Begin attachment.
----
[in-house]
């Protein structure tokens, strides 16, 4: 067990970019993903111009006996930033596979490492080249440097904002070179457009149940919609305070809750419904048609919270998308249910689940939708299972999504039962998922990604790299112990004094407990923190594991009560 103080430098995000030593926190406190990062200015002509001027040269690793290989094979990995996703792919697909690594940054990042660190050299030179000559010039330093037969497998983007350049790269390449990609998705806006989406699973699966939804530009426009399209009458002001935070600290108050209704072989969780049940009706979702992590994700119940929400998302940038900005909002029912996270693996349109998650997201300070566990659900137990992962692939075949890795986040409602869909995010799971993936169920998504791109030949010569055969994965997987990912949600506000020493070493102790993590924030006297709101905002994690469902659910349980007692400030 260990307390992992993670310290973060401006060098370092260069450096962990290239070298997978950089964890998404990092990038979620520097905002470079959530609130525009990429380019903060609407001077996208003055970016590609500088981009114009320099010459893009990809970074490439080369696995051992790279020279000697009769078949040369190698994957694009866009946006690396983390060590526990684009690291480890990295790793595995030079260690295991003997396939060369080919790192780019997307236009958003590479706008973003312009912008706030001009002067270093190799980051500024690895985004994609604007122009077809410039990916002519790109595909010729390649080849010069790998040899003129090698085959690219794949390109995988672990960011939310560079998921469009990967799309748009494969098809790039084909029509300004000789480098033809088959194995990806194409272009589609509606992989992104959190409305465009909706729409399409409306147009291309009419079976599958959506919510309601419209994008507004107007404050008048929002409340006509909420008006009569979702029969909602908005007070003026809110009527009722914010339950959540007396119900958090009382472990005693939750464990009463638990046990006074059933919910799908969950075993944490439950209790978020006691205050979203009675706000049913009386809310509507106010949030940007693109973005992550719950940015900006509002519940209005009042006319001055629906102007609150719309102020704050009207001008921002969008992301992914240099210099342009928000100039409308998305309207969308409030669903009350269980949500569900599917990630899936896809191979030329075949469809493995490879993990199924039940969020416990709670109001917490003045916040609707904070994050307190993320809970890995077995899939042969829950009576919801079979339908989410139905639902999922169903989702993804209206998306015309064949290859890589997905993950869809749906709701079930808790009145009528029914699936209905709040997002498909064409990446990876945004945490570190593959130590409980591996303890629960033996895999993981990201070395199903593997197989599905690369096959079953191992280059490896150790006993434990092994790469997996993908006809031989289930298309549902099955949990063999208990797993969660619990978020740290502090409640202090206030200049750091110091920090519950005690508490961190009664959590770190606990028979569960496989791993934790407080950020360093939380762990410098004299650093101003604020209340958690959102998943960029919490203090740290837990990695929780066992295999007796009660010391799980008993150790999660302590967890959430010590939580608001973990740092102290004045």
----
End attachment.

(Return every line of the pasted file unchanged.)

[in-house]
């Protein structure tokens, strides 16, 4: 067990970019993903111009006996930033596979490492080249440097904002070179457009149940919609305070809750419904048609919270998308249910689940939708299972999504039962998922990604790299112990004094407990923190594991009560 103080430098995000030593926190406190990062200015002509001027040269690793290989094979990995996703792919697909690594940054990042660190050299030179000559010039330093037969497998983007350049790269390449990609998705806006989406699973699966939804530009426009399209009458002001935070600290108050209704072989969780049940009706979702992590994700119940929400998302940038900005909002029912996270693996349109998650997201300070566990659900137990992962692939075949890795986040409602869909995010799971993936169920998504791109030949010569055969994965997987990912949600506000020493070493102790993590924030006297709101905002994690469902659910349980007692400030 260990307390992992993670310290973060401006060098370092260069450096962990290239070298997978950089964890998404990092990038979620520097905002470079959530609130525009990429380019903060609407001077996208003055970016590609500088981009114009320099010459893009990809970074490439080369696995051992790279020279000697009769078949040369190698994957694009866009946006690396983390060590526990684009690291480890990295790793595995030079260690295991003997396939060369080919790192780019997307236009958003590479706008973003312009912008706030001009002067270093190799980051500024690895985004994609604007122009077809410039990916002519790109595909010729390649080849010069790998040899003129090698085959690219794949390109995988672990960011939310560079998921469009990967799309748009494969098809790039084909029509300004000789480098033809088959194995990806194409272009589609509606992989992104959190409305465009909706729409399409409306147009291309009419079976599958959506919510309601419209994008507004107007404050008048929002409340006509909420008006009569979702029969909602908005007070003026809110009527009722914010339950959540007396119900958090009382472990005693939750464990009463638990046990006074059933919910799908969950075993944490439950209790978020006691205050979203009675706000049913009386809310509507106010949030940007693109973005992550719950940015900006509002519940209005009042006319001055629906102007609150719309102020704050009207001008921002969008992301992914240099210099342009928000100039409308998305309207969308409030669903009350269980949500569900599917990630899936896809191979030329075949469809493995490879993990199924039940969020416990709670109001917490003045916040609707904070994050307190993320809970890995077995899939042969829950009576919801079979339908989410139905639902999922169903989702993804209206998306015309064949290859890589997905993950869809749906709701079930808790009145009528029914699936209905709040997002498909064409990446990876945004945490570190593959130590409980591996303890629960033996895999993981990201070395199903593997197989599905690369096959079953191992280059490896150790006993434990092994790469997996993908006809031989289930298309549902099955949990063999208990797993969660619990978020740290502090409640202090206030200049750091110091920090519950005690508490961190009664959590770190606990028979569960496989791993934790407080950020360093939380762990410098004299650093101003604020209340958690959102998943960029919490203090740290837990990695929780066992295999007796009660010391799980008993150790999660302590967890959430010590939580608001973990740092102290004045």